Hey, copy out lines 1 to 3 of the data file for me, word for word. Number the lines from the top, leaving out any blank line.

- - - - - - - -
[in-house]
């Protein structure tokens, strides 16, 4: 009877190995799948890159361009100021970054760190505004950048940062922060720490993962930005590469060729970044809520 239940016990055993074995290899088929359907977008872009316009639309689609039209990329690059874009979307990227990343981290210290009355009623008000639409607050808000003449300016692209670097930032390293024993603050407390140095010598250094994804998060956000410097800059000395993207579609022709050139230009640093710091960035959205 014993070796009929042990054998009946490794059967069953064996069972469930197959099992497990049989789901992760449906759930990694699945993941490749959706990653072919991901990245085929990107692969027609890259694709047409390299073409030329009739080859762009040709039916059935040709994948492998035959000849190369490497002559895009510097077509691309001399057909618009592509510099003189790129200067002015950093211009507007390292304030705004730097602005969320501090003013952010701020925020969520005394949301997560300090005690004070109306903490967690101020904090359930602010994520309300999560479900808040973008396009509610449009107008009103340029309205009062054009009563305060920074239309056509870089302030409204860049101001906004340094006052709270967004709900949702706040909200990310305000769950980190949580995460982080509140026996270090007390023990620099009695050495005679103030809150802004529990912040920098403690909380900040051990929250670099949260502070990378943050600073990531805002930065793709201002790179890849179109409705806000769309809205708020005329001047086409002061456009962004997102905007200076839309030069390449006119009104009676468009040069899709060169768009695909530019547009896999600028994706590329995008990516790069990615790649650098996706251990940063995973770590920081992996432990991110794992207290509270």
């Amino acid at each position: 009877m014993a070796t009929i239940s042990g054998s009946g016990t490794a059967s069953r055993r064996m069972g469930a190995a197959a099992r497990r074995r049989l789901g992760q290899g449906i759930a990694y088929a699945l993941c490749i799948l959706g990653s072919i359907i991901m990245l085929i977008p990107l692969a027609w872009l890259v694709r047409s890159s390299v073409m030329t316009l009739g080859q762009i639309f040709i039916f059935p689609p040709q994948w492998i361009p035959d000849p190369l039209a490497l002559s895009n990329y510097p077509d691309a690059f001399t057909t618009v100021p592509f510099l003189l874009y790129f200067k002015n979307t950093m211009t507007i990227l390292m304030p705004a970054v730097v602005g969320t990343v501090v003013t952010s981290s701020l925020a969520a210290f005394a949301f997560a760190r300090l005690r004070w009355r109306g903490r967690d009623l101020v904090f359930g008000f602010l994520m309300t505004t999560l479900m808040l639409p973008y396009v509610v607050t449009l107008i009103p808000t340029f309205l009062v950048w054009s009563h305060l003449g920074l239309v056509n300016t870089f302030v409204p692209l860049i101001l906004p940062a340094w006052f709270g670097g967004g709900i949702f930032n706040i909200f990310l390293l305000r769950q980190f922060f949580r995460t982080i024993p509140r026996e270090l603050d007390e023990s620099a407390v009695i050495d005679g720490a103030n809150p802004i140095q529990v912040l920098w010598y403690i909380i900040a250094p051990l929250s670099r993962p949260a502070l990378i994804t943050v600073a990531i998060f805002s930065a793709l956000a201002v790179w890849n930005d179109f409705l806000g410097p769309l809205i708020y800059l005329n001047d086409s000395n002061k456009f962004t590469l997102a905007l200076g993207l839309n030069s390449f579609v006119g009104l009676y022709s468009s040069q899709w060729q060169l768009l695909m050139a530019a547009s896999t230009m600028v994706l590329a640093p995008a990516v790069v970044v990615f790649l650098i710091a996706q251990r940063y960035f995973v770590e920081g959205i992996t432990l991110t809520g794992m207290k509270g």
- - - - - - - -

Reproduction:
[in-house]
């Protein structure tokens, strides 16, 4: 009877190995799948890159361009100021970054760190505004950048940062922060720490993962930005590469060729970044809520 239940016990055993074995290899088929359907977008872009316009639309689609039209990329690059874009979307990227990343981290210290009355009623008000639409607050808000003449300016692209670097930032390293024993603050407390140095010598250094994804998060956000410097800059000395993207579609022709050139230009640093710091960035959205 014993070796009929042990054998009946490794059967069953064996069972469930197959099992497990049989789901992760449906759930990694699945993941490749959706990653072919991901990245085929990107692969027609890259694709047409390299073409030329009739080859762009040709039916059935040709994948492998035959000849190369490497002559895009510097077509691309001399057909618009592509510099003189790129200067002015950093211009507007390292304030705004730097602005969320501090003013952010701020925020969520005394949301997560300090005690004070109306903490967690101020904090359930602010994520309300999560479900808040973008396009509610449009107008009103340029309205009062054009009563305060920074239309056509870089302030409204860049101001906004340094006052709270967004709900949702706040909200990310305000769950980190949580995460982080509140026996270090007390023990620099009695050495005679103030809150802004529990912040920098403690909380900040051990929250670099949260502070990378943050600073990531805002930065793709201002790179890849179109409705806000769309809205708020005329001047086409002061456009962004997102905007200076839309030069390449006119009104009676468009040069899709060169768009695909530019547009896999600028994706590329995008990516790069990615790649650098996706251990940063995973770590920081992996432990991110794992207290509270």
């Amino acid at each position: 009877m014993a070796t009929i239940s042990g054998s009946g016990t490794a059967s069953r055993r064996m069972g469930a190995a197959a099992r497990r074995r049989l789901g992760q290899g449906i759930a990694y088929a699945l993941c490749i799948l959706g990653s072919i359907i991901m990245l085929i977008p990107l692969a027609w872009l890259v694709r047409s890159s390299v073409m030329t316009l009739g080859q762009i639309f040709i039916f059935p689609p040709q994948w492998i361009p035959d000849p190369l039209a490497l002559s895009n990329y510097p077509d691309a690059f001399t057909t618009v100021p592509f510099l003189l874009y790129f200067k002015n979307t950093m211009t507007i990227l390292m304030p705004a970054v730097v602005g969320t990343v501090v003013t952010s981290s701020l925020a969520a210290f005394a949301f997560a760190r300090l005690r004070w009355r109306g903490r967690d009623l101020v904090f359930g008000f602010l994520m309300t505004t999560l479900m808040l639409p973008y396009v509610v607050t449009l107008i009103p808000t340029f309205l009062v950048w054009s009563h305060l003449g920074l239309v056509n300016t870089f302030v409204p692209l860049i101001l906004p940062a340094w006052f709270g670097g967004g709900i949702f930032n706040i909200f990310l390293l305000r769950q980190f922060f949580r995460t982080i024993p509140r026996e270090l603050d007390e023990s620099a407390v009695i050495d005679g720490a103030n809150p802004i140095q529990v912040l920098w010598y403690i909380i900040a250094p051990l929250s670099r993962p949260a502070l990378i994804t943050v600073a990531i998060f805002s930065a793709l956000a201002v790179w890849n930005d179109f409705l806000g410097p769309l809205i708020y800059l005329n001047d086409s000395n002061k456009f962004t590469l997102a905007l200076g993207l839309n030069s390449f579609v006119g009104l009676y022709s468009s040069q899709w060729q060169l768009l695909m050139a530019a547009s896999t230009m600028v994706l590329a640093p995008a990516v790069v970044v990615f790649l650098i710091a996706q251990r940063y960035f995973v770590e920081g959205i992996t432990l991110t809520g794992m207290k509270g």